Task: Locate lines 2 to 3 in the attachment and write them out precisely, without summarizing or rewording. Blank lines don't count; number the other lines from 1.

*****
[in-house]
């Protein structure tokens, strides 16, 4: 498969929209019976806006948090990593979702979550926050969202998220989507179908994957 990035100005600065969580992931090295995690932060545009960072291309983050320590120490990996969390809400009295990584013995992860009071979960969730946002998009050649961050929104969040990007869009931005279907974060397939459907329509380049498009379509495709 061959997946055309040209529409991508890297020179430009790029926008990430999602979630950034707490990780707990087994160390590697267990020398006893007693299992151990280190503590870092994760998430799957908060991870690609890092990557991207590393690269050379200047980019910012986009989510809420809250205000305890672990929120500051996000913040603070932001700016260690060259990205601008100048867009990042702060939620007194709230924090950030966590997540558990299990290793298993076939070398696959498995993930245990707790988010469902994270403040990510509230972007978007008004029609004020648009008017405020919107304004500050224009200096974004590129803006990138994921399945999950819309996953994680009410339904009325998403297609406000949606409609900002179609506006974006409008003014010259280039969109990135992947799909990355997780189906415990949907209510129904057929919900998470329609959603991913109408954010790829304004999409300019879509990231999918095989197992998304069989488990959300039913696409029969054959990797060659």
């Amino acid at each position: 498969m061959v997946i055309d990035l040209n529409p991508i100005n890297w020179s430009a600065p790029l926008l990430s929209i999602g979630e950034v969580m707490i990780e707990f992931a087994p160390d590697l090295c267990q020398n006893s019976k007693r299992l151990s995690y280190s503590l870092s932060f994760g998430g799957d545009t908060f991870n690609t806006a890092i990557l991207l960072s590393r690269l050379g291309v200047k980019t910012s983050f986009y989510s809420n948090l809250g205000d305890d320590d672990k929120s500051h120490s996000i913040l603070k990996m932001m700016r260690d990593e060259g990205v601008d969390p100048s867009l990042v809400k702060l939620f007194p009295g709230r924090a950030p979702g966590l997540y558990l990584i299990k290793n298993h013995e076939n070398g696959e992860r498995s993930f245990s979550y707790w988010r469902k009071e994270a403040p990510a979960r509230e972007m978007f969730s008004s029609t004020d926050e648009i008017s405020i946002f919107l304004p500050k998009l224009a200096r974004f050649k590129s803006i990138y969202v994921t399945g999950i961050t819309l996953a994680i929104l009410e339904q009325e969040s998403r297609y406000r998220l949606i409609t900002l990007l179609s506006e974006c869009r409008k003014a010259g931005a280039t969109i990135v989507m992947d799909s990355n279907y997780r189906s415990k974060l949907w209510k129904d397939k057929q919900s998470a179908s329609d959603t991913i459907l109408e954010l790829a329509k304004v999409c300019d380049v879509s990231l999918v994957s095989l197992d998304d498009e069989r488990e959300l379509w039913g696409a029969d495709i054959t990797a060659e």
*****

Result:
């Protein structure tokens, strides 16, 4: 498969929209019976806006948090990593979702979550926050969202998220989507179908994957 990035100005600065969580992931090295995690932060545009960072291309983050320590120490990996969390809400009295990584013995992860009071979960969730946002998009050649961050929104969040990007869009931005279907974060397939459907329509380049498009379509495709 061959997946055309040209529409991508890297020179430009790029926008990430999602979630950034707490990780707990087994160390590697267990020398006893007693299992151990280190503590870092994760998430799957908060991870690609890092990557991207590393690269050379200047980019910012986009989510809420809250205000305890672990929120500051996000913040603070932001700016260690060259990205601008100048867009990042702060939620007194709230924090950030966590997540558990299990290793298993076939070398696959498995993930245990707790988010469902994270403040990510509230972007978007008004029609004020648009008017405020919107304004500050224009200096974004590129803006990138994921399945999950819309996953994680009410339904009325998403297609406000949606409609900002179609506006974006409008003014010259280039969109990135992947799909990355997780189906415990949907209510129904057929919900998470329609959603991913109408954010790829304004999409300019879509990231999918095989197992998304069989488990959300039913696409029969054959990797060659």
């Amino acid at each position: 498969m061959v997946i055309d990035l040209n529409p991508i100005n890297w020179s430009a600065p790029l926008l990430s929209i999602g979630e950034v969580m707490i990780e707990f992931a087994p160390d590697l090295c267990q020398n006893s019976k007693r299992l151990s995690y280190s503590l870092s932060f994760g998430g799957d545009t908060f991870n690609t806006a890092i990557l991207l960072s590393r690269l050379g291309v200047k980019t910012s983050f986009y989510s809420n948090l809250g205000d305890d320590d672990k929120s500051h120490s996000i913040l603070k990996m932001m700016r260690d990593e060259g990205v601008d969390p100048s867009l990042v809400k702060l939620f007194p009295g709230r924090a950030p979702g966590l997540y558990l990584i299990k290793n298993h013995e076939n070398g696959e992860r498995s993930f245990s979550y707790w988010r469902k009071e994270a403040p990510a979960r509230e972007m978007f969730s008004s029609t004020d926050e648009i008017s405020i946002f919107l304004p500050k998009l224009a200096r974004f050649k590129s803006i990138y969202v994921t399945g999950i961050t819309l996953a994680i929104l009410e339904q009325e969040s998403r297609y406000r998220l949606i409609t900002l990007l179609s506006e974006c869009r409008k003014a010259g931005a280039t969109i990135v989507m992947d799909s990355n279907y997780r189906s415990k974060l949907w209510k129904d397939k057929q919900s998470a179908s329609d959603t991913i459907l109408e954010l790829a329509k304004v999409c300019d380049v879509s990231l999918v994957s095989l197992d998304d498009e069989r488990e959300l379509w039913g696409a029969d495709i054959t990797a060659e």